Restarting Venezuela’s Electricity Grid

John 18/3/2019

Here are the massive problems associated with restarting an electricity grid that has collapsed. Green proponents of the insane push for wind energy in Australia should take note. Wind energy is unreliable and can crash the grid at anytime.

Performing what is called a “black start” is no simple matter.

The primary problem is that everything that was connected to the grid when it crashed is still connected. So essentially, the Load is a “Dead Short” from the perspective of Generation.

Every inductive load (induction motors) takes 6 times the normal running current to start each and every one. In terms of real and imaginary (complex) power components, the Load appears to be almost purely inductive with a Real component vector of nearly zero.

Essentially, Generation must provide 6 times the power it was providing when the grid failed and that reserve simply doesn’t exist. So energizing a substation is an explosive event.

The safest / only way to restart the grid is to isolate all of the loads except residential loads and bring up the lower voltage substations (10 kV) gradually in a controlled fashion. The residential load has resistive components ( water heaters, clothes dryers, cooking ovens, etc ) that help reduce the inductive component and provide a unity power factor component to the apparent load.

Only after the lower voltage grid is stabilized can the higher voltage transmission lines and substations (110 kV to 750 + kV)be re-energized. Even so, it is a precarious dance of balancing generated power with apparent power.

When the generator is connected to the load, it “sees” a reflected wave coming back to the generator that trips the overload safeties and causes the turbine/alternator to disconnect if the apparent power exceeds safe limits. If those safeties aren’t functional, the risk is an exploding substation, alternator, sheared turbine shaft, etc.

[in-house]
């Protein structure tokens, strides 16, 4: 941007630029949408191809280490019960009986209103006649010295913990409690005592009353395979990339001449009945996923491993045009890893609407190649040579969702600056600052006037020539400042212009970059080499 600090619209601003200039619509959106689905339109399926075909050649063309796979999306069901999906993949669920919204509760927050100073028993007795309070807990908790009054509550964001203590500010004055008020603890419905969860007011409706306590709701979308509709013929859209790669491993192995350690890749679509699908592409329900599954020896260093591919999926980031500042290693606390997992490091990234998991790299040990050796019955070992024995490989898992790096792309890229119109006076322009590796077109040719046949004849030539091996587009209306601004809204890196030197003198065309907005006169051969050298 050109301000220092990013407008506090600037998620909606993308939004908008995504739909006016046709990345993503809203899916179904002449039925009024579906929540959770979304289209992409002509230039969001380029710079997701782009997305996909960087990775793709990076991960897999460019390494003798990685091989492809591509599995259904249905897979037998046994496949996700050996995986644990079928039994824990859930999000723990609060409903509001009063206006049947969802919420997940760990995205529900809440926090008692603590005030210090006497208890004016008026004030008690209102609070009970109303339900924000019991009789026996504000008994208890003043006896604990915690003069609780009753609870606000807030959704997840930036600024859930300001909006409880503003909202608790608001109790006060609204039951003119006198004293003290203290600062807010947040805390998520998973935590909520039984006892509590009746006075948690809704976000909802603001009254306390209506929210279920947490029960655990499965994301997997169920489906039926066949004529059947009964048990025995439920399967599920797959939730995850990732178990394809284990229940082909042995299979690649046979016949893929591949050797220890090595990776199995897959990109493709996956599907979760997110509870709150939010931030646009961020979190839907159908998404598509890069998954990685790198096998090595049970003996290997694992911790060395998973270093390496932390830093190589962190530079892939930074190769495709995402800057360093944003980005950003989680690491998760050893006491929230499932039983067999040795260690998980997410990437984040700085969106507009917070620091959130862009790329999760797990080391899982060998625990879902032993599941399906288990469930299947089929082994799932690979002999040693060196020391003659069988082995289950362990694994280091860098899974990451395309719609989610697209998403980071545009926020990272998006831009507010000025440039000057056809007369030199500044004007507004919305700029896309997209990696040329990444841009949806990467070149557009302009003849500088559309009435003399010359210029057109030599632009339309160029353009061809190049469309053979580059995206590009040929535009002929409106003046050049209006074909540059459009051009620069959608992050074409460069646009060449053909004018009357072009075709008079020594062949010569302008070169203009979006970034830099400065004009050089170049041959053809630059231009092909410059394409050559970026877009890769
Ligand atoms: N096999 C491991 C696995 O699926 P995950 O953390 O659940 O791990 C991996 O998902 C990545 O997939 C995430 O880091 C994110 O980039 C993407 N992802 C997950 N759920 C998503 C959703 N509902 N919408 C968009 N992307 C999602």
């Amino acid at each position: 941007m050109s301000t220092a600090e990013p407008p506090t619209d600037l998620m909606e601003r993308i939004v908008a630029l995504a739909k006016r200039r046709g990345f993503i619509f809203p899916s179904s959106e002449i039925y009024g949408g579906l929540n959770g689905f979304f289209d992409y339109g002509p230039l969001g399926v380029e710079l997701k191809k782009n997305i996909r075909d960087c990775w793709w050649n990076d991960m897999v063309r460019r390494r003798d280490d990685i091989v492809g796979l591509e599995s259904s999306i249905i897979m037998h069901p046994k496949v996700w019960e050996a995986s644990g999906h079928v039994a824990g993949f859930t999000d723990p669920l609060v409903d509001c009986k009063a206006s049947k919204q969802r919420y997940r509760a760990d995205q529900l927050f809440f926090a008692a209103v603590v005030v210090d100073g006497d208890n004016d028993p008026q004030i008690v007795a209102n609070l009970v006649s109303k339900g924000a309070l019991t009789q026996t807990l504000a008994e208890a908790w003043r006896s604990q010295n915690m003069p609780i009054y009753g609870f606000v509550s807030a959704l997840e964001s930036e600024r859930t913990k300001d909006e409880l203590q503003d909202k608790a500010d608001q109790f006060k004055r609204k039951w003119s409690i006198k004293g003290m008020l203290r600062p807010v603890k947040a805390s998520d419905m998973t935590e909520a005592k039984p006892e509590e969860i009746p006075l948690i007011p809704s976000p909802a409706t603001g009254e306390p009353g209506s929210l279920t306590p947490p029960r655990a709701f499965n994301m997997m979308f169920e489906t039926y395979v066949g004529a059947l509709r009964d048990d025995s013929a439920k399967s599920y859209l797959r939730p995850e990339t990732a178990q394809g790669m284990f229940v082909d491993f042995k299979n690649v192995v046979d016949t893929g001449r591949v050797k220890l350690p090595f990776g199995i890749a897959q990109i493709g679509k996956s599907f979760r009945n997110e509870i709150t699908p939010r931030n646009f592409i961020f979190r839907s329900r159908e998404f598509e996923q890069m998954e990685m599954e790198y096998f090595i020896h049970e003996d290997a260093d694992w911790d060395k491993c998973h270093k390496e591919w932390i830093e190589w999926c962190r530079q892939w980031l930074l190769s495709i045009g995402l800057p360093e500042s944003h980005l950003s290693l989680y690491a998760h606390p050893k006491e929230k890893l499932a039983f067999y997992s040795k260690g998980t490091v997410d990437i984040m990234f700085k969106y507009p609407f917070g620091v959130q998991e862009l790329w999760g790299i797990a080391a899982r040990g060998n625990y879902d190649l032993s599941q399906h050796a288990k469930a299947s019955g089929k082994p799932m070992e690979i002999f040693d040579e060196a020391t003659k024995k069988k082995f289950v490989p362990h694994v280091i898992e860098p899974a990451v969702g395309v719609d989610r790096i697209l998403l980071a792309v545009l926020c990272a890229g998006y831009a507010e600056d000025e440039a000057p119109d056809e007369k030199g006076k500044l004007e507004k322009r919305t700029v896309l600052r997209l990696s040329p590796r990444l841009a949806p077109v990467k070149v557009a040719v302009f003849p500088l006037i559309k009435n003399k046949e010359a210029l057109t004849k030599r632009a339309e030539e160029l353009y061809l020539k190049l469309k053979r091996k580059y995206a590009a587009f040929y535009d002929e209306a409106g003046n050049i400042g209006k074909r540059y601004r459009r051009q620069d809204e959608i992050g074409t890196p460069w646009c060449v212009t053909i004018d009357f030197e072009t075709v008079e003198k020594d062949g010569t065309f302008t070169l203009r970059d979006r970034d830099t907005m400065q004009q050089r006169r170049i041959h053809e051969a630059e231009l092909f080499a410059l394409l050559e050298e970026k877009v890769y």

This is a nightmare scenario. No sane person ever wants to “smoke test” a power grid by trying a black start. The ramifications are frightening.

This is specifically why keeping a stable grid operational is a lot smarter than trying to roll the dice with intermittent generation and sudden changes in loads.

Greens ought to give the situation in Venezuela a very serious consideration before destabilizing the existing grid in any location on earth.

My guess is it will take 3 to 6 months to restart the grid in Venezuela, even if things go swimmingly. If a few substations and alternators are blown out, it could take 2 years. Longer if some turbines are damaged.

Substation transformers are custom made to order. They do not exist “in stock on hand” at the power levels needed on a national grid scale. Unit substations might be available in smaller sizes, say 50 to 100 MW. But the high voltage and higher power switchgear and transformers can be a 1 to 2 year lead time item even if you have the cash to pay for them.

This is a teachable moment. Smart people will pause and reflect upon what is happening, lest it happen elsewhere. This is not a game sane people want to play. Societies melt down in a matter of days to weeks without electric power, water, food, transportation, communication, etc.

We’ve yet to see how bad this is going to get. It will get a LOT worse before it gets better.

How long before South Australia becomes a Venezuela?